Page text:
A Cora dress: more than the sum of its parts

Megan, (meggipeg) and Katherine (sewblooms) and I meet up from time to time and we like to have a joint sewing project to keep us interested. Katherine had a book, Fashion Pattern Cutting by Zarida Zaman, which she lent us to get some inspiration and which led to each of us creating a garment with some interesting pattern cutting.

book cover showing the title and a blouse.

I really liked the idea of a simple rectangle inserted into the body of a top or jacket.

page from book showing a top with a rectangle insert.

I had a play with this idea when I was at our holiday place. I used a piece of leftover sheeting from my Zero Waste Playsuit and used the free Pattern Union Maisie pattern because it’s a really simple shape and doesn’t have darts, making my life so much easier.

I used my Kindle to determine the shape of the insert

pattern piece with a kindle laid on it as a template

Having drawn round the kindle on the pattern, I then put in several notches and numbered them on both sides so that I’d be able to add the insert back in easily.

pattern pieces showing a top front with an insert

The pattern piece looked a bit like this – all I had to do now was add a seam allowance in to both the cutout and the insert, snipping the notches, of course.

spotted fabric showing insert decorated with red running stitch in a cross hatch design. Red running stitch round hems

I decided to do some simple running stitches in red embroidery floss just to add some interest. I am beginning to find such hand stitching really therapeutic.

woman wearing top from spotted fabric with insert inset. Red running stitch decorating insert and hems

Once I tried the top on I realised that my insert was perhaps too small to be effective, but I now had a good idea about what I wanted to do.

woman wearing top with insert

I began to plan the next one and decided I would have two inserts, both of which would be placed across the side seams. I also wanted to use my beloved Pattern Union Cora pattern, which has darts which would need to be rotated out.

I was going to see Sarah of Pattern Union fame about something else but had a basket full of contrasting and coordinating fabrics. We went through them all and found three which we thought would be perfect for my new Cora. It needs to be said here that Sarah did a course with Shingo Sato, the famous designer behind the Transformational Reconstruction Technique and we’d often talked about her teaching me some of the principles, so it seemed as though the time was nigh!

First we needed a design. I talked Sarah through what I wanted (angles, pattern across the seams) and she added a few ideas and we finished up with this – slightly more complex than my initial ideas!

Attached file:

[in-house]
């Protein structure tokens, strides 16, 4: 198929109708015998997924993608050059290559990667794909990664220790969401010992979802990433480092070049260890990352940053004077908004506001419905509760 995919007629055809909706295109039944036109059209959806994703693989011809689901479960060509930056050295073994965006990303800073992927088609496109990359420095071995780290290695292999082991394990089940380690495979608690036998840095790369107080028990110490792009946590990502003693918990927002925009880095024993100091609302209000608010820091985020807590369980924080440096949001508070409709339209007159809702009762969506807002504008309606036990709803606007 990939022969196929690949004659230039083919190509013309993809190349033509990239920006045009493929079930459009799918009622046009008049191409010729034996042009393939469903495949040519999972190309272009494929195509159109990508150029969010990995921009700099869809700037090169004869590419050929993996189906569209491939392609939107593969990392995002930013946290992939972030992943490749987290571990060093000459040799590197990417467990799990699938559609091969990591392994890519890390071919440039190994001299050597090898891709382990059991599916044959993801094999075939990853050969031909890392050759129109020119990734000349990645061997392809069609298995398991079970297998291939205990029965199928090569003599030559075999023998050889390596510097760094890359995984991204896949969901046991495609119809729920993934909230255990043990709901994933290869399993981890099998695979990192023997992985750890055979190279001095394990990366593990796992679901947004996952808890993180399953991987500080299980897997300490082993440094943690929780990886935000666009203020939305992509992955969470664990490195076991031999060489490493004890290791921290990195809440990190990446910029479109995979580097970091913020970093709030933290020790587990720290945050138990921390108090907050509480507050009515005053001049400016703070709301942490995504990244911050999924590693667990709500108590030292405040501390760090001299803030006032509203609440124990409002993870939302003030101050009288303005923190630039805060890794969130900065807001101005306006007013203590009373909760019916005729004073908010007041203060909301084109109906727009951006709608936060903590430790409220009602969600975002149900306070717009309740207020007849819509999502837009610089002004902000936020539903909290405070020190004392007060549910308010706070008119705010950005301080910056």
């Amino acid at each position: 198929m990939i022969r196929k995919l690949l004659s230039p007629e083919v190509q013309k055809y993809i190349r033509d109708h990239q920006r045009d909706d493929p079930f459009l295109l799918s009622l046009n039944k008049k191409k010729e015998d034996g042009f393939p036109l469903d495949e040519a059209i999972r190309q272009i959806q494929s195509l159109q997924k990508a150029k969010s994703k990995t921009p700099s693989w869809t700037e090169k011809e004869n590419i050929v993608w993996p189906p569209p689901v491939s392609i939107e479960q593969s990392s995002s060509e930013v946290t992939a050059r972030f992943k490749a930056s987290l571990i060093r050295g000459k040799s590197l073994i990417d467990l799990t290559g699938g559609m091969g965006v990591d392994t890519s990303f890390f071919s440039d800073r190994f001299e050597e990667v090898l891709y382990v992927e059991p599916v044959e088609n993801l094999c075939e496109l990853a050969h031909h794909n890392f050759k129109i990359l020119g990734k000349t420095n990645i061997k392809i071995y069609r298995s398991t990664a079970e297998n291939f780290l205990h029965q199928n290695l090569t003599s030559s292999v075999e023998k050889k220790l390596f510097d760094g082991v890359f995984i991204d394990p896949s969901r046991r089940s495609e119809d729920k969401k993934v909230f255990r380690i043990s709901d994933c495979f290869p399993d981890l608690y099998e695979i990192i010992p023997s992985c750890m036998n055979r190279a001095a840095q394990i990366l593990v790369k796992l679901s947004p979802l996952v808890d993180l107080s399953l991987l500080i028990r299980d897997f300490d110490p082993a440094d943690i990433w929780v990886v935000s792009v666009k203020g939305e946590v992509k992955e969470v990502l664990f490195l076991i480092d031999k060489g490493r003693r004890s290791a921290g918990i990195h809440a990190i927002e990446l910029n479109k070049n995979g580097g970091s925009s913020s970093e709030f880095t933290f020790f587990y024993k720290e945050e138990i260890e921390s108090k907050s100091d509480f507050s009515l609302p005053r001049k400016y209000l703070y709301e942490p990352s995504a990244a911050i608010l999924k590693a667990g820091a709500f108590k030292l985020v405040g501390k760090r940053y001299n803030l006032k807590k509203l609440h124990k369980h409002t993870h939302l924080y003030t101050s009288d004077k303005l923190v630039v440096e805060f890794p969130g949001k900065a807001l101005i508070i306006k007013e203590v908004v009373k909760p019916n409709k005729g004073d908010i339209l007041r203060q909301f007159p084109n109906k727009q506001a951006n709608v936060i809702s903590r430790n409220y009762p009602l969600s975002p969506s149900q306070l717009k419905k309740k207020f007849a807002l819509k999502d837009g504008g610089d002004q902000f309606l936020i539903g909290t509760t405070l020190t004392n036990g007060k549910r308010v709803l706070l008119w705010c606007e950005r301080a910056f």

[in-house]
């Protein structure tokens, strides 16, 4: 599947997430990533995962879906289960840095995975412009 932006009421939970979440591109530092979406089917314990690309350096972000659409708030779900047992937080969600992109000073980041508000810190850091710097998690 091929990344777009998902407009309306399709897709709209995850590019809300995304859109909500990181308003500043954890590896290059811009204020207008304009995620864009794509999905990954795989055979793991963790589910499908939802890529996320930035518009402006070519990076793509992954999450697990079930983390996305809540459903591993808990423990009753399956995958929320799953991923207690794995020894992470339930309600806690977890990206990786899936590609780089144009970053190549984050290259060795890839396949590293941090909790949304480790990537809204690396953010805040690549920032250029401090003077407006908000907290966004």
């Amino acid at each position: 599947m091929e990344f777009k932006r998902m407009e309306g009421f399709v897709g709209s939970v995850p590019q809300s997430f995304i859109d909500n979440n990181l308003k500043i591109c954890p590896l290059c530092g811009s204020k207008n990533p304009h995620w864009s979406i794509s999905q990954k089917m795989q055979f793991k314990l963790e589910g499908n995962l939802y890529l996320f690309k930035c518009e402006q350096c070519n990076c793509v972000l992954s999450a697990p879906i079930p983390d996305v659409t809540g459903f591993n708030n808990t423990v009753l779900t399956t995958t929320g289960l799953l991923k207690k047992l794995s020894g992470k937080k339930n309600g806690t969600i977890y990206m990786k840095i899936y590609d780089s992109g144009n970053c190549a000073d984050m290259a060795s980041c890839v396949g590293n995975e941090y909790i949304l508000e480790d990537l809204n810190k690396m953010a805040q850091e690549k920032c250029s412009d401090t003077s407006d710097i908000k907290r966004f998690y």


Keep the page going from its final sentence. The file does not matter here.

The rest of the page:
line drawing of proposed dress, front and back view

A Cora dress was then made from calico and I put it on so that Sarah could transfer our design to it.

There are a few things to notice here – we added a pocket (red lines), all those notches and we had to go back in and choose which fabrics were going to be used where and mark the fabric accordingly – this was rather critical.

The calico dress was cut up and used as the pattern. The F on the pattern pieces here do not denote “front”, but rather “flowers”. Each of these seam lines needs to have seam allowances added, which I find quite tedious as I don’t trust myself to do it by eye.

The sleeves use a striped border print and look very similar but they aren’t.

sleeves with pattern pieces on them, showing shape of the shoulders

and the last piece of fabric is a beautiful blue chambray.

blue chambray with shapes cut out

It all looks like a hot mess, but Sarah calmly guided me through it, although I had some real head scratching moments.

I wasn’t that calm though as this little video of several photos shows – my hysteria mounted! Sarah entertained herself by taking a series of photos. I look like I’m laughing, but trust me, I was crying inside!

I managed to get the dress finished, adding a band of the border from the brown striped fabric to the sleeves and bottom of the dress. I can’t tell you how much I love it, how much I learned and how much I almost enjoyed the process!

At the beginning I said that Katherine had suggested that she, Megan and I complete a garment using Katherine’s book as inspiration, so we had a meetup coffee and did a photo shoot. Here are the results. Megan used the Pauline Alice Xerea dress, cleverly inserting shapes around the style lines, and Katherine used the Style Arc Rosie top, making the top from contrasting linen and sewing a circle in the centre, which I really love.